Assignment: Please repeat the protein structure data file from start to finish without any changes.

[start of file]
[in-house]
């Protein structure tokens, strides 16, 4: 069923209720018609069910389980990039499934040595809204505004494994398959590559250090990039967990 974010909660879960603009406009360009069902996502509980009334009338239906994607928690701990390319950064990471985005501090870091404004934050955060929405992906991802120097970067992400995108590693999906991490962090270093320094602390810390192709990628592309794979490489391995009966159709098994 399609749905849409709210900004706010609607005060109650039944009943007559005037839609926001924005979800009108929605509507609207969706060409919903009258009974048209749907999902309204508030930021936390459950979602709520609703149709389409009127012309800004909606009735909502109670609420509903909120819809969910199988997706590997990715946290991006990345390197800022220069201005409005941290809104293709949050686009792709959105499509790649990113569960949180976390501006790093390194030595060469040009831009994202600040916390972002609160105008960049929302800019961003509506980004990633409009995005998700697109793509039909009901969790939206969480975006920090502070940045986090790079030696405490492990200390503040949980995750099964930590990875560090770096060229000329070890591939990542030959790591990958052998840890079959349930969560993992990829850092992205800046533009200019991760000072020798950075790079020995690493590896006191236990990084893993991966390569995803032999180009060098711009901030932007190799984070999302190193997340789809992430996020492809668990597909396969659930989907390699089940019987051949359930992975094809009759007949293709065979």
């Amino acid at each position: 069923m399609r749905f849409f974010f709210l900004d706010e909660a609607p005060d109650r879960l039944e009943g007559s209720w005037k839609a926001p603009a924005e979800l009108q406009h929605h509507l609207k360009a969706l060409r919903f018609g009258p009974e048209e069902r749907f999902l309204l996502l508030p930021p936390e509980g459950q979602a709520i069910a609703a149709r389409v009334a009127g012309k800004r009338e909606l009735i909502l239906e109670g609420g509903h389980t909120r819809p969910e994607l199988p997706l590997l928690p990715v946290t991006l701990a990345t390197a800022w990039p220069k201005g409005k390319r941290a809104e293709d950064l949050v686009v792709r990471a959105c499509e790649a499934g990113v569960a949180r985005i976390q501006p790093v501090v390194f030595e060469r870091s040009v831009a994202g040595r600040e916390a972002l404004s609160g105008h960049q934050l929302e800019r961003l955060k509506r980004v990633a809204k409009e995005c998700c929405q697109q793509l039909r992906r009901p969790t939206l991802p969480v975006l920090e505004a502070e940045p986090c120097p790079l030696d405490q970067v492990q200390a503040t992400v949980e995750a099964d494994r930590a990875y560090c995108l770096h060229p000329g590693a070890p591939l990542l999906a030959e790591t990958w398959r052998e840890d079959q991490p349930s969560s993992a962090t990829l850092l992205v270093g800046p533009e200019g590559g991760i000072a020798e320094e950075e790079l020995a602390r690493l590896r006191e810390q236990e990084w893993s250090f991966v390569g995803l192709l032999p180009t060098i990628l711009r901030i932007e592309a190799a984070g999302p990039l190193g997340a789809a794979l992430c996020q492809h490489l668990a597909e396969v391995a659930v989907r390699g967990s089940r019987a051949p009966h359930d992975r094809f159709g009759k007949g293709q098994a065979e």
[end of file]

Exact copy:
[in-house]
């Protein structure tokens, strides 16, 4: 069923209720018609069910389980990039499934040595809204505004494994398959590559250090990039967990 974010909660879960603009406009360009069902996502509980009334009338239906994607928690701990390319950064990471985005501090870091404004934050955060929405992906991802120097970067992400995108590693999906991490962090270093320094602390810390192709990628592309794979490489391995009966159709098994 399609749905849409709210900004706010609607005060109650039944009943007559005037839609926001924005979800009108929605509507609207969706060409919903009258009974048209749907999902309204508030930021936390459950979602709520609703149709389409009127012309800004909606009735909502109670609420509903909120819809969910199988997706590997990715946290991006990345390197800022220069201005409005941290809104293709949050686009792709959105499509790649990113569960949180976390501006790093390194030595060469040009831009994202600040916390972002609160105008960049929302800019961003509506980004990633409009995005998700697109793509039909009901969790939206969480975006920090502070940045986090790079030696405490492990200390503040949980995750099964930590990875560090770096060229000329070890591939990542030959790591990958052998840890079959349930969560993992990829850092992205800046533009200019991760000072020798950075790079020995690493590896006191236990990084893993991966390569995803032999180009060098711009901030932007190799984070999302190193997340789809992430996020492809668990597909396969659930989907390699089940019987051949359930992975094809009759007949293709065979």
């Amino acid at each position: 069923m399609r749905f849409f974010f709210l900004d706010e909660a609607p005060d109650r879960l039944e009943g007559s209720w005037k839609a926001p603009a924005e979800l009108q406009h929605h509507l609207k360009a969706l060409r919903f018609g009258p009974e048209e069902r749907f999902l309204l996502l508030p930021p936390e509980g459950q979602a709520i069910a609703a149709r389409v009334a009127g012309k800004r009338e909606l009735i909502l239906e109670g609420g509903h389980t909120r819809p969910e994607l199988p997706l590997l928690p990715v946290t991006l701990a990345t390197a800022w990039p220069k201005g409005k390319r941290a809104e293709d950064l949050v686009v792709r990471a959105c499509e790649a499934g990113v569960a949180r985005i976390q501006p790093v501090v390194f030595e060469r870091s040009v831009a994202g040595r600040e916390a972002l404004s609160g105008h960049q934050l929302e800019r961003l955060k509506r980004v990633a809204k409009e995005c998700c929405q697109q793509l039909r992906r009901p969790t939206l991802p969480v975006l920090e505004a502070e940045p986090c120097p790079l030696d405490q970067v492990q200390a503040t992400v949980e995750a099964d494994r930590a990875y560090c995108l770096h060229p000329g590693a070890p591939l990542l999906a030959e790591t990958w398959r052998e840890d079959q991490p349930s969560s993992a962090t990829l850092l992205v270093g800046p533009e200019g590559g991760i000072a020798e320094e950075e790079l020995a602390r690493l590896r006191e810390q236990e990084w893993s250090f991966v390569g995803l192709l032999p180009t060098i990628l711009r901030i932007e592309a190799a984070g999302p990039l190193g997340a789809a794979l992430c996020q492809h490489l668990a597909e396969v391995a659930v989907r390699g967990s089940r019987a051949p009966h359930d992975r094809f159709g009759k007949g293709q098994a065979e």